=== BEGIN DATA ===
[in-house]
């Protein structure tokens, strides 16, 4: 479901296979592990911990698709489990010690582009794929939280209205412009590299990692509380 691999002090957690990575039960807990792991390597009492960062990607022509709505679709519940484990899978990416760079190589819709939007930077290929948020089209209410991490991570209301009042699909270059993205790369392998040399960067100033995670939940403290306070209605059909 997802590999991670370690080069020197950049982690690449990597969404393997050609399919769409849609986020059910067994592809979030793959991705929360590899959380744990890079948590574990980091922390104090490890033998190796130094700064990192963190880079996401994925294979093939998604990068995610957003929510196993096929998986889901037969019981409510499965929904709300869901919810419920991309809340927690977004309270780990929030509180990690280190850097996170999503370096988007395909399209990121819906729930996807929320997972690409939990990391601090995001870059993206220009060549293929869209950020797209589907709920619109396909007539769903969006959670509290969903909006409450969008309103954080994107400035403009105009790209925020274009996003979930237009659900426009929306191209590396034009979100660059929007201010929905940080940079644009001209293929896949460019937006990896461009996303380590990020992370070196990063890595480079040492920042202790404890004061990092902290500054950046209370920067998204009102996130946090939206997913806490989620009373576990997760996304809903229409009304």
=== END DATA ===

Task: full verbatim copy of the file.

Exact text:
[in-house]
């Protein structure tokens, strides 16, 4: 479901296979592990911990698709489990010690582009794929939280209205412009590299990692509380 691999002090957690990575039960807990792991390597009492960062990607022509709505679709519940484990899978990416760079190589819709939007930077290929948020089209209410991490991570209301009042699909270059993205790369392998040399960067100033995670939940403290306070209605059909 997802590999991670370690080069020197950049982690690449990597969404393997050609399919769409849609986020059910067994592809979030793959991705929360590899959380744990890079948590574990980091922390104090490890033998190796130094700064990192963190880079996401994925294979093939998604990068995610957003929510196993096929998986889901037969019981409510499965929904709300869901919810419920991309809340927690977004309270780990929030509180990690280190850097996170999503370096988007395909399209990121819906729930996807929320997972690409939990990391601090995001870059993206220009060549293929869209950020797209589907709920619109396909007539769903969006959670509290969903909006409450969008309103954080994107400035403009105009790209925020274009996003979930237009659900426009929306191209590396034009979100660059929007201010929905940080940079644009001209293929896949460019937006990896461009996303380590990020992370070196990063890595480079040492920042202790404890004061990092902290500054950046209370920067998204009102996130946090939206997913806490989620009373576990997760996304809903229409009304």